Migratory Patterns to Massachusetts:

While it is clear that Great White Sharks migrate to Cape Cod and other locations in the along the Northeastern Atlantic Coast of the United States in an effort to travel within their ideal water temperature range, the presence of seals on Chatham's Monomoy Island also draws the Great Whites closer to shore. Great Whites find themselves in the media in the New England area because they arrive for their annual feeding frenzy just as tourists and locals emerge to enjoy the beautiful Atlantic beaches.

A member of the Cape Cod Shark Hunters watches as a tagged Great White swims off

A group of scientists known as the Cape Cod Shark Hunters describe themselves as a small group of fishermen from Cape Cod that have dedicated our time and efforts into the conservation of sharks in the waters surrounding Cape Cod. They tag several Great Whites each year with pop-up satellite tags that track the migratory patterns along the East Coast. Each year, tags begin to pop up in the waters off the coast of Florida during the winter months indicating that Great Whites can travel great distances driven by changing temperatures and prey.7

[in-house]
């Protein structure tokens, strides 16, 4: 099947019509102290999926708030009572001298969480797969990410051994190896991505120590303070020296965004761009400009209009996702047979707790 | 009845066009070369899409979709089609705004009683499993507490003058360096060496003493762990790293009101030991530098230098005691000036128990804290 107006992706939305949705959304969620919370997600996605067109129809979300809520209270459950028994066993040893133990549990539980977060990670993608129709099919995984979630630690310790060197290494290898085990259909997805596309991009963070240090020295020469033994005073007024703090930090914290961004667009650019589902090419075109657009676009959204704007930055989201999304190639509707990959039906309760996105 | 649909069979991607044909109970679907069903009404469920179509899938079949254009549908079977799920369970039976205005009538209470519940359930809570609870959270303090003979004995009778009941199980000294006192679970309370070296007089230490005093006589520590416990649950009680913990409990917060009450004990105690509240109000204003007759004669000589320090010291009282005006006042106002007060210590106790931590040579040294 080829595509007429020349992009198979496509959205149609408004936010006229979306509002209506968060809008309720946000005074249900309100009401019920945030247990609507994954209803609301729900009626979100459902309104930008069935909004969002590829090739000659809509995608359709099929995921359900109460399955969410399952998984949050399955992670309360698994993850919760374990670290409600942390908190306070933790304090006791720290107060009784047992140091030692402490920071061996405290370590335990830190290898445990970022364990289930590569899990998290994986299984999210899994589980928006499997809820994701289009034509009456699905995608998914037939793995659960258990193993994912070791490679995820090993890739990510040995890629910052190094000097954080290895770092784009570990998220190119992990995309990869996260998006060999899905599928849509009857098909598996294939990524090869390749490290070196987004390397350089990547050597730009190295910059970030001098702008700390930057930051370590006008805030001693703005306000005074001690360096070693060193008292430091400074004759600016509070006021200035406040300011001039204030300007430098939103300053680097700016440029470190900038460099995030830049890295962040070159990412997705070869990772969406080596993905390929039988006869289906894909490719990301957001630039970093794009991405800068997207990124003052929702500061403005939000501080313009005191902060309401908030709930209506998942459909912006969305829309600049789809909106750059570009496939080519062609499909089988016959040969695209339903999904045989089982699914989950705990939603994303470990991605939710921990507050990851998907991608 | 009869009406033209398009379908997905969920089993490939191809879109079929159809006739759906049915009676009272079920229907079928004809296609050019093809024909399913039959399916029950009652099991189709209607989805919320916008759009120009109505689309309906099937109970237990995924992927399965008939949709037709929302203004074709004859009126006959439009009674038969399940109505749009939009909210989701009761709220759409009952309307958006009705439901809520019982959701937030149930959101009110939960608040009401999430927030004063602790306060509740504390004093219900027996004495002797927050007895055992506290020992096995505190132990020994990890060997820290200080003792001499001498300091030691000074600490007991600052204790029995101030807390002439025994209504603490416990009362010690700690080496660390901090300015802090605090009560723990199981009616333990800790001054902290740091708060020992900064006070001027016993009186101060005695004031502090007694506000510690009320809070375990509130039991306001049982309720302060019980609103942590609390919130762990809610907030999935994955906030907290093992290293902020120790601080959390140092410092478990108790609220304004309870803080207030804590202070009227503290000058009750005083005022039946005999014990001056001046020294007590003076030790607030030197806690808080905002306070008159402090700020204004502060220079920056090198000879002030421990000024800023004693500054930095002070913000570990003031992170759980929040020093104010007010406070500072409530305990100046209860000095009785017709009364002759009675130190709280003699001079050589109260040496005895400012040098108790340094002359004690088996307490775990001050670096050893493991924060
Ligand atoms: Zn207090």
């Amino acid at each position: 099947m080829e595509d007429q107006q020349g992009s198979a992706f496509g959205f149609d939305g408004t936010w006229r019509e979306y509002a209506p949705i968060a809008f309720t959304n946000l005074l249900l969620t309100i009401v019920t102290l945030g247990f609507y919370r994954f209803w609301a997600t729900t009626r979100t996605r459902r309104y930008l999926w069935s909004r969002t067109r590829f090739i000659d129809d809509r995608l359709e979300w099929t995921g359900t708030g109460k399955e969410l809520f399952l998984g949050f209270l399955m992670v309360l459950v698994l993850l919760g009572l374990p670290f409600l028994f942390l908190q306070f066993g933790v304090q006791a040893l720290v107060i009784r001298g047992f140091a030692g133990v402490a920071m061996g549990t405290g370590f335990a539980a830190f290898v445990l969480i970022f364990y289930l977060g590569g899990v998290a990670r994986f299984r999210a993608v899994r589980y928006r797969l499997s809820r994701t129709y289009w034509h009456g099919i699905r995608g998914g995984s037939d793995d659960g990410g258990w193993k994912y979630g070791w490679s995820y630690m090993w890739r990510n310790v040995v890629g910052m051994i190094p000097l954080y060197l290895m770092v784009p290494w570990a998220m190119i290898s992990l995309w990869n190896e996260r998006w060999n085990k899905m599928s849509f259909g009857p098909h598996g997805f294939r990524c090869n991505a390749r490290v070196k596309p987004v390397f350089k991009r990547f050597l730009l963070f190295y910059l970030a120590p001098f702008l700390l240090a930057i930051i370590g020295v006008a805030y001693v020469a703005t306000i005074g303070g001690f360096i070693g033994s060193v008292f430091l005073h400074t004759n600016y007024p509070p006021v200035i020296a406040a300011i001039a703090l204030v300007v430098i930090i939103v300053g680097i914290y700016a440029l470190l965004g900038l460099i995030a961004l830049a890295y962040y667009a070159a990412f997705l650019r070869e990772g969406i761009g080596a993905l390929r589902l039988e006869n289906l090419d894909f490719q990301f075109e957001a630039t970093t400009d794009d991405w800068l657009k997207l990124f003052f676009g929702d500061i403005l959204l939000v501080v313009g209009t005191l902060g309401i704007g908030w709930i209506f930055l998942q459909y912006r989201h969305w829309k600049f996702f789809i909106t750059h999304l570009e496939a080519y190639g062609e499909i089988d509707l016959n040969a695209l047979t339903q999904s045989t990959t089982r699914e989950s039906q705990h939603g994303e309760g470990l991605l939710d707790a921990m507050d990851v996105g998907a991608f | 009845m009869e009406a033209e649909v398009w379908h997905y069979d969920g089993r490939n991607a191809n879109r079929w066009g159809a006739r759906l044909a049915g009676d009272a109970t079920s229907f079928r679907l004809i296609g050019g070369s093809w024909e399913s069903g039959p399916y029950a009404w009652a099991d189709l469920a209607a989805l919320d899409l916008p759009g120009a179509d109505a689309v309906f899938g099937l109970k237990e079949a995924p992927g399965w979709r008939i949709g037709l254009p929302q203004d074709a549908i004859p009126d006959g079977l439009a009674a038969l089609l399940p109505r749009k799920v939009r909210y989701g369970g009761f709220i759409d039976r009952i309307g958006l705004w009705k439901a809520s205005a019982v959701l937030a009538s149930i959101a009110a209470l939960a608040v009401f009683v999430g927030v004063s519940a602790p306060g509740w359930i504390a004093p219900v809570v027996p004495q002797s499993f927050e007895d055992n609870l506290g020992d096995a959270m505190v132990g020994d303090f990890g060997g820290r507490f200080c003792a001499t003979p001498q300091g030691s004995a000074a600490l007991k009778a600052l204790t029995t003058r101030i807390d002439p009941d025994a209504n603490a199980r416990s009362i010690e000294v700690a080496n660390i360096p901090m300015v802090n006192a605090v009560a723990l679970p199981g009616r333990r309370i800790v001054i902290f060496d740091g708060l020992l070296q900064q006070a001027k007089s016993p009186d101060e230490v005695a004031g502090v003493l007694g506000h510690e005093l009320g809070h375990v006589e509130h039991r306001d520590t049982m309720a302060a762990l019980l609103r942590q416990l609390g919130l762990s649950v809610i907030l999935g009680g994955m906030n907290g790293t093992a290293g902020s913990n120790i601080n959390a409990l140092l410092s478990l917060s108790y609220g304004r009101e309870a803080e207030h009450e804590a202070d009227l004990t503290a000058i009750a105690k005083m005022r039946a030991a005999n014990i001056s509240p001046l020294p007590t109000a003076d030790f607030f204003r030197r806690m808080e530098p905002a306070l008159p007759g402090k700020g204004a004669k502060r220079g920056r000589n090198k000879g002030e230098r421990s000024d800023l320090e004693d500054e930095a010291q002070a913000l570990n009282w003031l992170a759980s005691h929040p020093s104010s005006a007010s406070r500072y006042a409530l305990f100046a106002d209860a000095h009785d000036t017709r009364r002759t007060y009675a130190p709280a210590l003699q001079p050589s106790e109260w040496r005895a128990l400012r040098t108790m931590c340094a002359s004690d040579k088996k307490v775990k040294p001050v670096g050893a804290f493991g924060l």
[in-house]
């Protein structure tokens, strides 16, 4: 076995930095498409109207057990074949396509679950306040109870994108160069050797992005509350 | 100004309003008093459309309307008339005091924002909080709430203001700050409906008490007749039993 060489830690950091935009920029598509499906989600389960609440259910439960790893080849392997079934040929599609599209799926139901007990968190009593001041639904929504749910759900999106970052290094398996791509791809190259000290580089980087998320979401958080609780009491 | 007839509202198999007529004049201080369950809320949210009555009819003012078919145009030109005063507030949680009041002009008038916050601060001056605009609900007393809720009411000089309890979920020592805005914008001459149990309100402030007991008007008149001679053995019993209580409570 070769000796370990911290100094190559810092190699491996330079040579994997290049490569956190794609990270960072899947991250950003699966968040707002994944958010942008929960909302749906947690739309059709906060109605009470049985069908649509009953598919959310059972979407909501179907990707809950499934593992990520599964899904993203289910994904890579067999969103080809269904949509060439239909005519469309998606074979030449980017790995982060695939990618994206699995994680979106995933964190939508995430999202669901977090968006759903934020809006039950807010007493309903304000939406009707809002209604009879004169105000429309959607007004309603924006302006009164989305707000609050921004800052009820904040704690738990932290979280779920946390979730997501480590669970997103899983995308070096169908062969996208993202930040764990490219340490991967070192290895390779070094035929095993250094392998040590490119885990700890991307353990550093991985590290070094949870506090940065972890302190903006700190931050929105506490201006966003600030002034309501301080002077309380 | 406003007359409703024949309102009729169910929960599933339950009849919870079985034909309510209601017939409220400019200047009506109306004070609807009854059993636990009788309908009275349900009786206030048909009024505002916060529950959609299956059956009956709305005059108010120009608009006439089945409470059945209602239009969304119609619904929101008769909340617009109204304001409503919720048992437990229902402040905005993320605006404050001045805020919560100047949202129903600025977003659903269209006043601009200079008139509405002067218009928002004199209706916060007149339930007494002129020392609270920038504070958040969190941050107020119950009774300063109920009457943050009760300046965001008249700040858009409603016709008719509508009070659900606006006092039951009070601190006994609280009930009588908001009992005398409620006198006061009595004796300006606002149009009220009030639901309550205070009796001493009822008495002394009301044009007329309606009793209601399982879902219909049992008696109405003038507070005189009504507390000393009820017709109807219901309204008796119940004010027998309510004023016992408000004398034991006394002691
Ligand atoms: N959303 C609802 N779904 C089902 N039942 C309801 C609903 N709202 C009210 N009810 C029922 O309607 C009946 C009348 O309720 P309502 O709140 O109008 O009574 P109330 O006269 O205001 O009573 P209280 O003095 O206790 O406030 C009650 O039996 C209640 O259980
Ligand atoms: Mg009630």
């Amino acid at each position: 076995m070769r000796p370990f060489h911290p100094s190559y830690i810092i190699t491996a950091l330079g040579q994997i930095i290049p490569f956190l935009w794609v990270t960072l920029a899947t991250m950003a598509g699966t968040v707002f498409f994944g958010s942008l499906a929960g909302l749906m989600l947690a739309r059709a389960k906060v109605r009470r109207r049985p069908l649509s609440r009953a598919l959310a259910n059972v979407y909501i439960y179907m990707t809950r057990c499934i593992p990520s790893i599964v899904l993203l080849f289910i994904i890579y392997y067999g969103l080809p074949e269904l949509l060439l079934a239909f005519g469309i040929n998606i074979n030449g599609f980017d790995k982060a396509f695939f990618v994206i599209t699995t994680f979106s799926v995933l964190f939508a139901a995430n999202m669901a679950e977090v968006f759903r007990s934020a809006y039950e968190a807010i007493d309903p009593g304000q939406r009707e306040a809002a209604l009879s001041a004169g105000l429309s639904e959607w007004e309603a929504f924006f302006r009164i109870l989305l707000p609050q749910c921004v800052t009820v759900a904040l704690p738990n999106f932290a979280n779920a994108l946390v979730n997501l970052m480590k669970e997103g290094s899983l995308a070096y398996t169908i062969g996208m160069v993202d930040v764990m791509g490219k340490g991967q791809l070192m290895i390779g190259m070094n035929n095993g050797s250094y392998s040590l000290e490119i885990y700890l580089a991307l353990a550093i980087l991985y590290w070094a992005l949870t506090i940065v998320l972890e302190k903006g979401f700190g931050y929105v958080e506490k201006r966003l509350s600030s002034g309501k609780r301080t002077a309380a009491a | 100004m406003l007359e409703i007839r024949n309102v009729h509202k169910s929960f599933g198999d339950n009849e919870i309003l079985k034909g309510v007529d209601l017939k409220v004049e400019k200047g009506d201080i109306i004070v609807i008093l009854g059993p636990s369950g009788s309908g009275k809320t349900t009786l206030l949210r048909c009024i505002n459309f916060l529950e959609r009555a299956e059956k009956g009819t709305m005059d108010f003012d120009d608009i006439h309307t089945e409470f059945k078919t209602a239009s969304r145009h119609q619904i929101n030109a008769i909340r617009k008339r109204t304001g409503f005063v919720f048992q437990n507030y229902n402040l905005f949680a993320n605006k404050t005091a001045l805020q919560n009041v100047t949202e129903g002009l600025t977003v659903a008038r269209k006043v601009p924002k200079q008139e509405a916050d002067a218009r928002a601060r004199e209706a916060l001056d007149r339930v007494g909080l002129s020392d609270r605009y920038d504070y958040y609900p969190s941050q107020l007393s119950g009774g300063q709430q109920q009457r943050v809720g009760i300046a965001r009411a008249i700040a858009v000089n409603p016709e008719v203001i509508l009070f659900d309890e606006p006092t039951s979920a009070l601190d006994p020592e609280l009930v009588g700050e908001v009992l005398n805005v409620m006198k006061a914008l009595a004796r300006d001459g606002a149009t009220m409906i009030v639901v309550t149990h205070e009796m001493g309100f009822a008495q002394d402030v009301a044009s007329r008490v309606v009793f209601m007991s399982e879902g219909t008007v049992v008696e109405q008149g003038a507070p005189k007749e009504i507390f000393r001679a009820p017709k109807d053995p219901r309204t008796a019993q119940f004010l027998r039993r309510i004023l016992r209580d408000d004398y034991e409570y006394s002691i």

Interaction With Humans:

Contrary to the picture that is painted in Hollywood movies such as Jaws, Great Whites are not the mindless killers the media sometimes makes them out to be. In general, Great White Shark attacks are extremely rare. Even when an attack does occur, they are rarely fatal and are usually a case of mistaken identity when humans venture into areas where they can be confused with the Great White's natural prey. Great Whites are curious creatures that will bump, and sometimes bite, in order to investigate their surroundings. Attacks are rarely fatal due to the fact that Great White's desire a prey that is much higher in fat than humans, such as in the blubber of whales and seals. Because Great Whites are so rare, they are a protected species that is threatened by commercial fishing and media-led "witch hunts" following an attack(s). Because Great White females do not reach sexual maturity until 12 to 15 years old, the species takes a long time to reproduce. Therefore, it is vital that the Great Whites are protected so their numbers can continue to rise. As apex predators, they are an integral part of the entire oceanic ecosystem.9